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Why do we use inner mute to mute a seismic trace, and why do we mute using incidence angle?
Question Date: 2013-09-18
Answer 1:

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"A mute is simply an area of data that is zero'd; it might be based on a line (with data above or below the line being muted), or even a polygon, with data inside the polygon being muted.

There's a few ways in which mutes are used in a seismic processing sequence.

The first is to remove any strong, coherent noise that is generated by the shot, such as the direct and refracted arrivals. The mute in this case is usually an "outer trace" or "front mute", where data *above* the mute time is zero'd. These strong arrivals might also be attenuated by muting them in another domain - for example they may be more isolated from the data if you transform to the Tau-P and apply a mute there. In the Tau-P domain the mute is usually an "inner trace" or "tail" mute, where the data is zero'd below the mute line. Mutes in the FK domain can also be effective, especially in the form of polygons.

The second thing a mute is used for is to remove data that has been "over stretched" on common midpoint (CMP or CDP) gathers when you have applied an NMO (Normal Move out) correction; this "flattens" the hyperbolic shape of a reflection based on the offset and a determined velocity. Where the correction is very large (in the shallow part of the section and at longer offsets) the correction applied at the top and bottom of a given signal maybe so large as to distort the event. This distortion is called "NMO stretch", as the event is stretched out - when you stack data with a lot of NMO stretch it creates low frequency artefacts that obscure the real image. NMO stretch is usually avoided by muting the stretched data, either using a percentage stretch mute, or manually picking a mute.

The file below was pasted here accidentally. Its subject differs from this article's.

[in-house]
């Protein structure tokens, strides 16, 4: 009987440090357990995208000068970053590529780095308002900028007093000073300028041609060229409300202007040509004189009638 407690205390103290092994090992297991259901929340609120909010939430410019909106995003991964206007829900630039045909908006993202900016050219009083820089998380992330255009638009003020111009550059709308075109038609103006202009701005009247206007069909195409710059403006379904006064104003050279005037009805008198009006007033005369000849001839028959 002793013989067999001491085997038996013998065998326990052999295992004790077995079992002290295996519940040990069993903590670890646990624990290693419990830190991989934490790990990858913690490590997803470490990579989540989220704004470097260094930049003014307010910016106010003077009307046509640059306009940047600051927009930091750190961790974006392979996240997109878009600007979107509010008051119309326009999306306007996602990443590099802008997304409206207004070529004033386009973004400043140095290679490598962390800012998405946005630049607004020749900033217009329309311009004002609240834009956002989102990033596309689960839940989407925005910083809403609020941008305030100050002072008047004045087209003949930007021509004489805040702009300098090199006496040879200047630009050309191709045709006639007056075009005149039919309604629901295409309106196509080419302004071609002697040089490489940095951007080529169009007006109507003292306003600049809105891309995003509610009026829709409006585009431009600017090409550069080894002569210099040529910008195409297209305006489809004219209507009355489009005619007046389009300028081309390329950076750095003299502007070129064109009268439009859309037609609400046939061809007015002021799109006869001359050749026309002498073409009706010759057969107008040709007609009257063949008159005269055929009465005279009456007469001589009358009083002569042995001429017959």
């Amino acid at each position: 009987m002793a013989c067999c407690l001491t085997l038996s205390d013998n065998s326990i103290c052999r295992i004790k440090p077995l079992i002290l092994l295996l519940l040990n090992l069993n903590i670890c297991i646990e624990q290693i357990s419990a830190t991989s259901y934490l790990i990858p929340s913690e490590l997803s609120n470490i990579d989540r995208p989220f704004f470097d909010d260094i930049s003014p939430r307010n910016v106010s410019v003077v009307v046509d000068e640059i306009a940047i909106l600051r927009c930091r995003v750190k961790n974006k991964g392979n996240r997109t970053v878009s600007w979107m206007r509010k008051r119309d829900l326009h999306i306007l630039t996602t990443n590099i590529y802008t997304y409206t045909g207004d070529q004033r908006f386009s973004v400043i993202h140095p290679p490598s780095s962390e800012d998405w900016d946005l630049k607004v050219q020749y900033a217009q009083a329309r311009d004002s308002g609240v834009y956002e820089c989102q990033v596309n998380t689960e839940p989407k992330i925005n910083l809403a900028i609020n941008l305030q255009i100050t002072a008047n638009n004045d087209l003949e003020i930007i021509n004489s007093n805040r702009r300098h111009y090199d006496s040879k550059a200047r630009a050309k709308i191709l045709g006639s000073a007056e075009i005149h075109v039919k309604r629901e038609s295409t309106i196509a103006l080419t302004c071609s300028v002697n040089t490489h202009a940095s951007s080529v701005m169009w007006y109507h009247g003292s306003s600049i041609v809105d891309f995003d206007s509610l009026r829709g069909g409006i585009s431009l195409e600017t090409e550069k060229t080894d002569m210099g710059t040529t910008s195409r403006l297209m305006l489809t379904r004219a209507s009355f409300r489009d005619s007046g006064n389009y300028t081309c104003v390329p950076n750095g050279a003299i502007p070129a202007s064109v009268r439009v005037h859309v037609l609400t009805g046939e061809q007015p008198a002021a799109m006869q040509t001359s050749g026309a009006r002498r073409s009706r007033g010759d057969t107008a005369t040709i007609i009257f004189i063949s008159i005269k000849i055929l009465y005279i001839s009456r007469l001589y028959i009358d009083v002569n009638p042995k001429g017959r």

An inner trace mute on NMO corrected gathers can also be used to attenuate multiples, as a significant part of the multiple seen on a stack comes from the inner traces where the Normal Move out difference between primary and multiple signal is small, so the multiple "stacks in"; SRME and other model-based de-multiples are making the use of inner trace mutes less common, but you may still see it deployed on some datasets.

Finally, its usual to mute stacked marine data above the seafloor, and remove "water column noise" - this is sometimes called a "trim mute", and is often stored in a trace header and reapplied after processes like “migrational filtering”, that can add noise into the water column. It is worth noting that the "water column noise" can be low amplitude reflections from subtle density variations in the ocean, and I've met a number of people who are studying this particular type of "noise" and using it to map ocean currents.

Mutes are almost always tapered, to avoid introducing "edge effect" issues when subsequent processing is applied."


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